Falling in Love
Buddy Musso could have two-stepped all the way to
He was finally in love, after nearly two decades of yearning for companionship and romance.
Musso, 59, met Sue Basso in the spring of 1997 at a church bazaar near his home in
She was visiting from
Musso mooned over the woman. He would blush like a teenager after every phone call, then tell friends all about the woman he called my lady love.
Within months Musso was making plans to move to the
Mussos friends were happy for him, but there were concerns. He was mentally handicapped, with a diminished intellectual capacity that some gauged as modest as that of an 8-year-old.
On the other hand, why shouldnt he be allowed to fall in love?
Musso had been married as a young man, but his wife had died of cancer in 1980, two years after giving birth to their son, Tony.
Buddy Musso had been lonely ever since.
He worked as a grocery bagger at ShopRite and lived at an assisted-living home in Cliffside Park, across the Hudson River from upper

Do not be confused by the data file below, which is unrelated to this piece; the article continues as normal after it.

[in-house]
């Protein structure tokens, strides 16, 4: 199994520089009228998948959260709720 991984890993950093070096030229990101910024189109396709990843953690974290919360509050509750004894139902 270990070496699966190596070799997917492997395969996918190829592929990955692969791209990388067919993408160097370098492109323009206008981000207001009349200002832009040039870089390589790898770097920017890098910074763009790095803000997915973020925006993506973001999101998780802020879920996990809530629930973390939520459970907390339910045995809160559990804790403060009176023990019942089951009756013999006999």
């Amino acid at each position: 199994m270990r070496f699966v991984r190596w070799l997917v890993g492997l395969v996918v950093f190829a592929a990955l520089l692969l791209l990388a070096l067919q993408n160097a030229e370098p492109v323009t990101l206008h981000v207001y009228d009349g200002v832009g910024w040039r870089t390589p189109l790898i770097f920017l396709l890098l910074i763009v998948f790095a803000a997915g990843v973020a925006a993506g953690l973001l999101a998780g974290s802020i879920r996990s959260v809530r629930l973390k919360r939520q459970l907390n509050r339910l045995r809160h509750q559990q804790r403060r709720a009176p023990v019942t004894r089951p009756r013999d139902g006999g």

His fellow residents were protective of him. He dreamed of being a cowboy singer, and he could make anyone smile with his slightly off-key renditions of country-western hits he learned from the radio.
"He was so affectionate," neighbor Jean Albanese told a
Albanese and others worried about the motivations of Sue Basso, who was grossly overweight and, at 44, 15 years younger than Musso. Why was she so eager for him to move to
Despite the gossip, Musso began shipping his meager possessions to Bassos home in
Using his Social Security check, he bought a cheap engagement ring and a new set of Western duds for the trip.
He bid his friends goodbye and told them to prepare for a big wedding reception at the Cliffside Park Legion Hall.
On June 14, 1998, he boarded a Greyhound bus wearing pointy-toed boots, a neckerchief and a new cowboy hat.